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July 1967

Monomelic Myopathy: Congenital Hypertrophic Myotonic Myopathy Limited to One Extremity

Author Affiliations

From the departments of neurology and pathology, The Montreal Children's Hospital and McGill University, Montreal. Dr. Celesia is presently with the Department of Neurology, University of Wisconsin Medical Center, 1300 University Ave, Madison, Wis 53706.

Arch Neurol. 1967;17(1):69-77. doi:10.1001/archneur.1967.00470250073007

MUSCLE disorders are commonly generalized and usually symmetrical. However, this is a report of a patient with a congenital hypertrophy of muscle and bone confined to one lower extremity. This child has developed impressive myotonia and later weakness confined to the same extremity and now, at age 15, shows no sign of involvement of the other limbs or muscular groups. The muscular abnormality has been proven to be myopathic in nature. There is no clinical nor electromyographic evidence of myopathy in other parts of the body. A search of the literature has not revealed any case similar to the patient to be presented.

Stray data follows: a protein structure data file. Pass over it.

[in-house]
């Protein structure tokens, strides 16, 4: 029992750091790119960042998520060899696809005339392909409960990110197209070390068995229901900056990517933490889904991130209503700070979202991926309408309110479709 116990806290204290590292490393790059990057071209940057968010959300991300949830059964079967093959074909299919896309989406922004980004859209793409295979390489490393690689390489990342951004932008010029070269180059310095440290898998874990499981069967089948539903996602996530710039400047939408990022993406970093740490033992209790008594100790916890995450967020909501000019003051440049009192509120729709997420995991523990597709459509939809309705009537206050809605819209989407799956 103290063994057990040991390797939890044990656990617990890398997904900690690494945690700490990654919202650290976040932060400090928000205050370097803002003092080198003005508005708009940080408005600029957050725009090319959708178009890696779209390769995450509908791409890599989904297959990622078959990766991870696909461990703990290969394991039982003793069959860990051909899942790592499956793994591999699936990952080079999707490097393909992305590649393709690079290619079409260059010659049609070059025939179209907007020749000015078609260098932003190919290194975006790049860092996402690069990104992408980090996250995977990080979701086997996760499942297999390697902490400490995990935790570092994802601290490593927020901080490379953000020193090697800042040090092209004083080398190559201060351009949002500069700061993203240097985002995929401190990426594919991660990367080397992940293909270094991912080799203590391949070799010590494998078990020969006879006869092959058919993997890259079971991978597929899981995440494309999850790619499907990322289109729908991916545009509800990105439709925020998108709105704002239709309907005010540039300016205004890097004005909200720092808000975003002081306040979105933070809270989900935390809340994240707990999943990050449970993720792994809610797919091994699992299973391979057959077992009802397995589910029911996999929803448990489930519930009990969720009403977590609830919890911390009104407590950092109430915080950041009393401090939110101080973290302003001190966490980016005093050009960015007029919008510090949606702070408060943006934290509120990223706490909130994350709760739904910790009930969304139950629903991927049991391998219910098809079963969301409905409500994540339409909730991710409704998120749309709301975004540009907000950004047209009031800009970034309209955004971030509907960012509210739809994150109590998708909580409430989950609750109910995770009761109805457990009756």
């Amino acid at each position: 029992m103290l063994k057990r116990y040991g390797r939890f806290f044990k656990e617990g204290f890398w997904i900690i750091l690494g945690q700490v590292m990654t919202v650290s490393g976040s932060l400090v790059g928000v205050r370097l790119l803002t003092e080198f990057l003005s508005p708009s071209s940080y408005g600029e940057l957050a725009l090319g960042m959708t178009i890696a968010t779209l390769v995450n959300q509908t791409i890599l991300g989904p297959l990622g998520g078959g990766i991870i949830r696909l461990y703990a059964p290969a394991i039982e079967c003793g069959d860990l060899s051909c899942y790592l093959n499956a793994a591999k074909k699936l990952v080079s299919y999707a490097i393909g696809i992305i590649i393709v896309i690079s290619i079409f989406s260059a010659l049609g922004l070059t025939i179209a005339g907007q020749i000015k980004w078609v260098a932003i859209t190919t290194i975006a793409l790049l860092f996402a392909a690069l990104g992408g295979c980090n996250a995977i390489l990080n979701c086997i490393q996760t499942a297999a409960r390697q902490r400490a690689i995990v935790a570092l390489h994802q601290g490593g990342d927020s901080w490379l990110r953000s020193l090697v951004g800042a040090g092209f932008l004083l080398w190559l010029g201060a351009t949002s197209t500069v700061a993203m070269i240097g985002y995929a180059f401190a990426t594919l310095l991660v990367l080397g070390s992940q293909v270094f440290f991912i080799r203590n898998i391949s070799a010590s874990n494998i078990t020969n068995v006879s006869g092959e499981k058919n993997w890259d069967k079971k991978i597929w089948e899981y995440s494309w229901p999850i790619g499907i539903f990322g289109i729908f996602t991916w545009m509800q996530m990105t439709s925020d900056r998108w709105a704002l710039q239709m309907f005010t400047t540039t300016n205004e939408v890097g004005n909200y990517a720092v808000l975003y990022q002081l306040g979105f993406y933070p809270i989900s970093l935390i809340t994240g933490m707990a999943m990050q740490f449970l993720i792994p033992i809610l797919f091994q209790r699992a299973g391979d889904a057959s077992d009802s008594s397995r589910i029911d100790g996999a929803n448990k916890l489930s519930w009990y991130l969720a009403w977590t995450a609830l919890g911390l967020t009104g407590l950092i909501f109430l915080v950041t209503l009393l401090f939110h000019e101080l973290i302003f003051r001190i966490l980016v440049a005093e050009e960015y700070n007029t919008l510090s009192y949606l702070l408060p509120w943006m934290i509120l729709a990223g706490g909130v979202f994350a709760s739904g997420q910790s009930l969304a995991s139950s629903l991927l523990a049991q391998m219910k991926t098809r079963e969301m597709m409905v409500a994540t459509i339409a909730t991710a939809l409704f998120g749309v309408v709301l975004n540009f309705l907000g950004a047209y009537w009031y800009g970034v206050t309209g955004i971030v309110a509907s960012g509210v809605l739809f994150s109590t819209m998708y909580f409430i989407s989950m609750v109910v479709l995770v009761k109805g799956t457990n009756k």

Report of a Case  A 15-year-old French Canadian girl was admitted to The Montreal Children's Hospital for evaluation of hypertrophy of the right lower extremity (Fig 1).She was born after a normal pregnancy and delivery. At birth it was noted that the right lower limb

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